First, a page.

• GDP Growth Rates: Iraq versus China

    June 6, 2011

    Tags: , , ,
    Posted in: Embassy/State, Iraq, Other Ideas

    SecState Clinton addressed the Iraq business forum Friday, and was predictably encouraging but unpredictably lightly balanced in her advice to American companies to invest in Iraq.

    One line from her remarks stands out:

    According to the IMF, Iraq is projected to grow faster than China in the next two years. Now, let me repeat that, because when I read it I said, okay, are you sure because we always think of China as being the juggernaut? But no, indeed, Iraq is projected to grow faster than China.

     

    Sadly, none of the media covering the remarks bothered to do anything other than to repeat the Secretary’s claim.

    It was hard to track down, and it is always possible to prove green is yellow with the right statistics, but the statement is sort of true.

    The International Monetary Fund projected Iraq’s real GDP growth at 12.2% in 2011 compared to an estimate of 1% in 2010, and forecast non-oil growth at 5% this year relative to 4.5% last year.

    China’s GDP growth rate projection by the IMF is 9.70%

    So, breaking it down:

    SecState Clinton fudged it a bit. Percentages are fine, but in real dollars China’s growth is huge, Iraq’s much more modest. China’s is based on a much clearer record of growth, and more established economics.

    More importantly, most of the IMF’s positive prediction for growth in Iraq is based on oil revenues, that 12.5% growth versus 5% for non-oil growth. It is unclear (reader help invited) how much of the oil growth is based on the rising price of oil versus the rising production rate of oil in Iraq. Crude oil futures prices are up over 26% for the year, while Iraq’s oil output is relatively flat. In other words, a lot of the oil growth may be based on prices rising, something wholly outside of Iraq’s control and obviously a very volatile factor. China’s growth projections are based on a much broader range of industries (albeit also subject to their own, less swinging, volatilities).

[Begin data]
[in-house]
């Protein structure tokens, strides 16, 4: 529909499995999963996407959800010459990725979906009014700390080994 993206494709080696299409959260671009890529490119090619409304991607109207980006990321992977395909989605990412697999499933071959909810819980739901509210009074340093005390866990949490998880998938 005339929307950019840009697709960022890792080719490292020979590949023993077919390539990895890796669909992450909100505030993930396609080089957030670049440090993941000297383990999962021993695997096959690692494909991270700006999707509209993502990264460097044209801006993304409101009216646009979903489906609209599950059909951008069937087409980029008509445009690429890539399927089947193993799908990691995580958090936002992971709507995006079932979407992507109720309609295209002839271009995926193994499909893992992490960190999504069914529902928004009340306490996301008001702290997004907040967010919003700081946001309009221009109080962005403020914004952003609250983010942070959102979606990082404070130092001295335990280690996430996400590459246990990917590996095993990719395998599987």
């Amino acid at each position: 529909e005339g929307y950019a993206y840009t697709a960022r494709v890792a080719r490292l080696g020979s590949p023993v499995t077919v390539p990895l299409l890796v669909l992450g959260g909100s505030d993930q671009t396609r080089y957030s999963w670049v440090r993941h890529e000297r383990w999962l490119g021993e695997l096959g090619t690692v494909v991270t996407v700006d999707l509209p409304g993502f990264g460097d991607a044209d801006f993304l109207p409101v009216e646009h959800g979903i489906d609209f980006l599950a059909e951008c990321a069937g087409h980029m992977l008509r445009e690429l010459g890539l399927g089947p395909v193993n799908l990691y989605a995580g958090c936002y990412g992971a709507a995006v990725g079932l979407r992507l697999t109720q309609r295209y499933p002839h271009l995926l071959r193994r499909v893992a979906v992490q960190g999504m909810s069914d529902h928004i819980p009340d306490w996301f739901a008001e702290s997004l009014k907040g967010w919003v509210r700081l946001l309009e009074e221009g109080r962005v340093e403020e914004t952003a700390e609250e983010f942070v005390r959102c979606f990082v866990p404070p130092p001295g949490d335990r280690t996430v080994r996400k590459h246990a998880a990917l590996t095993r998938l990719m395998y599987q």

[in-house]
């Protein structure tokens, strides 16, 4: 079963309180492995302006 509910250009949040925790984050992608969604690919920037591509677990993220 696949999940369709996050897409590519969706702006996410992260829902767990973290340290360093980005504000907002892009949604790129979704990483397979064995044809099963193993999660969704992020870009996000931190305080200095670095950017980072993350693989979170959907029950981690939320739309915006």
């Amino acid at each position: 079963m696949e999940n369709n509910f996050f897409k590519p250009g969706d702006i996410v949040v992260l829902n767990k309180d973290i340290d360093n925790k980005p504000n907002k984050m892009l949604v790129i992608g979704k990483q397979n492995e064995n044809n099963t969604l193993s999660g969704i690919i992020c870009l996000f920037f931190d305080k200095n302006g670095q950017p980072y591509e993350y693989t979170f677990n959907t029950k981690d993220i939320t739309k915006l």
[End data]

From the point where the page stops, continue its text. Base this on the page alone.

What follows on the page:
Bottom line:
    Points to Clinton for a reasonably balanced set of remarks (“I do not want to sugarcoat the difficulties. I think, among friends, we need to have an honest conversation about what is it we all need to do to realize these very positive projections.”) given the mandate of the day, with a minor deduction for some hazy use of statistics.

    We’ll also note she was a little casual about the dreary levels of violence in Iraq (five US soldiers were killed today in Iraq), but did mention the dirty corruption. She did not discuss, but I am sure her audience knew, that following Thursday’s raid on the offices of the Trade Bank of Iraq (TBI), CNBC reported that Iraqi authorities issued an arrest warrant for the head of the bank, which itself is under investigation for alleged irregularities. The move comes as al Maliki faces growing discontent over rampant corruption and poor public services.

    Little good to be said for the accompanying fact sheet, which is largely happy talk about what is supposed to happen in the future with little injection of the current realities.

    Low marks to the media coverage for not bothering to do much more than simply repeat without context or explanation what Clinton said, absent quote marks, as “news.” Maybe none of this really matters anymore and the media, like State, is just going through the motions.



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